Where the Wild Things are in Africa

An Ikea favorite.

We have an evening routine. Each night, as I lay my son to bed, we sing a few silly songs, read a book or two, and then say our prayers. Recently, however, Wyatt has been asking to skip the chapter book and instead have me share stories of my adventures on the Dark Continent. He has become so engaged and often asks questions about the time the elephant charged us near Kruger; he asks, time after time, why I ate the mopani worm and if I would ever eat another (NO!); he asks me to replicate the roar of the lion from Addo that still resonates in my soul; and he always asks when I will take him with me to where the wild things are in Africa.

Although I have promised to take Wyatt overseas on safari, the timing has never been quite right. He will get there one day, but perhaps that day is not soon enough. As a parent, I do not want to give my child empty promises. Have I broken his heart? Does he think I will never take him with me? My self-imposed guilt got me thinking… although I cannot take Wyatt with me to Africa anytime soon, why can’t I bring Africa to him?

Stickers from Vinyltastic (http://www.vinyltastic.com)

With my son’s dreams as our motivation, my husband and I set to work redecorating our spare bedroom. Wyatt is now surrounded by the Serengeti. An owl roosts above the door, while lizards crawl up the branch of an acacia tree. A lion paces in tall grass, while birds circle above playing chase with a monkey in a tree. The room is complete with a ceiling of glow-in-the-dark stars (including a few Southern Hemisphere constellations).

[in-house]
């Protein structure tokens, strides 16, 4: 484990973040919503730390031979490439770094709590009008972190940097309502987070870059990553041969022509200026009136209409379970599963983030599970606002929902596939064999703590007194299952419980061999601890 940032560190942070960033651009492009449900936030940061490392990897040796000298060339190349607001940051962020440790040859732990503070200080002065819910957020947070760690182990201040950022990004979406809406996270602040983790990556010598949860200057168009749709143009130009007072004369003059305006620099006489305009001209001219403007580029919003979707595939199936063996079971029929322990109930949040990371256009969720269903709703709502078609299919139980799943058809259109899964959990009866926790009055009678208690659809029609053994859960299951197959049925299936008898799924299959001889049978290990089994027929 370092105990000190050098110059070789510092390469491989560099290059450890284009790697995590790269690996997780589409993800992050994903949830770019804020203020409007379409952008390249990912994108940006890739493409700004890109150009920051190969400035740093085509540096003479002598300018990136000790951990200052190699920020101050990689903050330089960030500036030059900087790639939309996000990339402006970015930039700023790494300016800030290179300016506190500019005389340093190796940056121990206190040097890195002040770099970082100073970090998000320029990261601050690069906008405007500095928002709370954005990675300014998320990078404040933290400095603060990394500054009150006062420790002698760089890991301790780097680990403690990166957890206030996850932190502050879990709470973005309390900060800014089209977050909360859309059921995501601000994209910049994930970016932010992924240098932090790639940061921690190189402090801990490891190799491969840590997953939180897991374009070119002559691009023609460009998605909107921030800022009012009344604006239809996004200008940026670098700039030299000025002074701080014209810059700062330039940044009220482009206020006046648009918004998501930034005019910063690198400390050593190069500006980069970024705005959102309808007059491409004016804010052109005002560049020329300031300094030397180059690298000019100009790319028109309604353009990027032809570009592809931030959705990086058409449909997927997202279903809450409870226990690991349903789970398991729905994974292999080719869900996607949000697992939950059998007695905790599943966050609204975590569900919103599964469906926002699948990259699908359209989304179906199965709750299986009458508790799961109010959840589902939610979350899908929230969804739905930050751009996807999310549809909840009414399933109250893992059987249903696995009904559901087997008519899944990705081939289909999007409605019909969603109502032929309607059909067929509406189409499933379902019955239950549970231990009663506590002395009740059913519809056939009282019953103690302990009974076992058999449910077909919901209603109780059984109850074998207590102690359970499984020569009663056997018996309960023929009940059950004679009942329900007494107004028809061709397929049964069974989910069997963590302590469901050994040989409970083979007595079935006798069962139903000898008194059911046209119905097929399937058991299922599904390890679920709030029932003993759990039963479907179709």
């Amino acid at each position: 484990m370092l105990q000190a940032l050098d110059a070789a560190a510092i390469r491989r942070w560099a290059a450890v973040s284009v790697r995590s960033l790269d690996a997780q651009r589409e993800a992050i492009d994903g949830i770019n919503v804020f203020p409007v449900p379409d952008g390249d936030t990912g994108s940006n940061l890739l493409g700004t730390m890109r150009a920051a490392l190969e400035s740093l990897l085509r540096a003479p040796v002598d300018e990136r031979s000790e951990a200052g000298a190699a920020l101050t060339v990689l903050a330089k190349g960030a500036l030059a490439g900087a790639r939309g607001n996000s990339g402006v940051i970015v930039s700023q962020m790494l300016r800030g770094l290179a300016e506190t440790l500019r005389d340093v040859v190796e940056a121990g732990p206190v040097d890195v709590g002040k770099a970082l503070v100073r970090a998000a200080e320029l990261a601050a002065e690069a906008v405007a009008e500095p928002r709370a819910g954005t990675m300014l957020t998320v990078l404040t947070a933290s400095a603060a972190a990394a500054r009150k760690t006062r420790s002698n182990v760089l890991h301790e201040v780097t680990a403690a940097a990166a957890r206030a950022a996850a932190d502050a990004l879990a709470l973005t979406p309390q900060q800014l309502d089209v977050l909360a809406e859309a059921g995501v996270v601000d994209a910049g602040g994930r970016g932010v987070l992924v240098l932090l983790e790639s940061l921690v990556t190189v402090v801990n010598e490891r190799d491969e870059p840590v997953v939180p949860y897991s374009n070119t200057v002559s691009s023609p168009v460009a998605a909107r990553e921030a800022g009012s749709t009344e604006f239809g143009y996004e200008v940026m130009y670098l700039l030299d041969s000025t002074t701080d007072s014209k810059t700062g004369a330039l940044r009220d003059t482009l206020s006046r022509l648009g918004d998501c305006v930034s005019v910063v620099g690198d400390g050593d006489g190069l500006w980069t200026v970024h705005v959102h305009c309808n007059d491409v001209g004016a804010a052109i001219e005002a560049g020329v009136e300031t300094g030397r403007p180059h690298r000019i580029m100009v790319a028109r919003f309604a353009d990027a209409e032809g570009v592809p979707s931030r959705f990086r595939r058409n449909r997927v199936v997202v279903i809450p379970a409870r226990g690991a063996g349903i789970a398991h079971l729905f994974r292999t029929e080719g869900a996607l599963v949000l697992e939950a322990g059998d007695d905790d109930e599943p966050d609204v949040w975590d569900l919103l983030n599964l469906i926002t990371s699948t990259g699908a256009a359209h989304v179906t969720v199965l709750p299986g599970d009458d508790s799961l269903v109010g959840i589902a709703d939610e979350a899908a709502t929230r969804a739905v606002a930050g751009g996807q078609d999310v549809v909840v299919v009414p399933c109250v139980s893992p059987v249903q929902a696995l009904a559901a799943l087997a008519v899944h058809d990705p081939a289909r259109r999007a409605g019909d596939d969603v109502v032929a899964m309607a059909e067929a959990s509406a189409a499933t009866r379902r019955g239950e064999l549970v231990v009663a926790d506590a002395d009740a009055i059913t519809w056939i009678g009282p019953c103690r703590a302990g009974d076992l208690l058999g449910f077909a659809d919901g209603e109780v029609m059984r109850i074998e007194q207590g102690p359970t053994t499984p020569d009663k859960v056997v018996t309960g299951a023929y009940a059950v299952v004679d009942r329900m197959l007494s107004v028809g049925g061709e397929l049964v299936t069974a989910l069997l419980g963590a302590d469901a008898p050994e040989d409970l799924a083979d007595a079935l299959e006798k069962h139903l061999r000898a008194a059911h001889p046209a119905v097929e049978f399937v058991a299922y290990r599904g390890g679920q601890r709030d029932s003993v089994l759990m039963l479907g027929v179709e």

An Ikea happy hippo.

Wyatt loves his new room, and on occasion, has even asked to go to bed early so he can lay and watch the stars. As I tuck him in, he now tells me stories of the elephants he sees in the distant savannah, and the monkeys that steal his sheets as he sleeps at night. His imagination runs free… where the wild things are in Africa.

Someday I will take Wyatt with me to Africa. For the time being, he has a world of his own to discover, right here at home.

What special memories have you created for your kids?  How have you fostered their dreams?

A few pieces of my artwork grace the walls.


3 thoughts on “Where the Wild Things are in Africa

  1. That gave me goosebumps reading your blog! I think it’s so important to keep inspiring and engaging kids fertile imaginations. The reading is so important (still), so why not go to the library and find some African story books that he might enjoy?
    I read out loud to my kids til they reached their teens and it really helped to keep them engaged in reading. I even read the entire Laura Ingalls Wilder series out loud to them and the grit, lessons, patriotism, hard work, ethics and morals still stick with them to this day. Never under estimate your power to influence! 🙂

    • Laura, you need not worry. My son has plenty of reading time at other times of day (and we still read at bed time, on occasion). We frequent our local book stores and libraries, and my son is enrolled in two summer reading programs. He is also tracking his minutes for school. If he reads 3,000 minutes this summer he gets a nice prize at the start of the school year. =)

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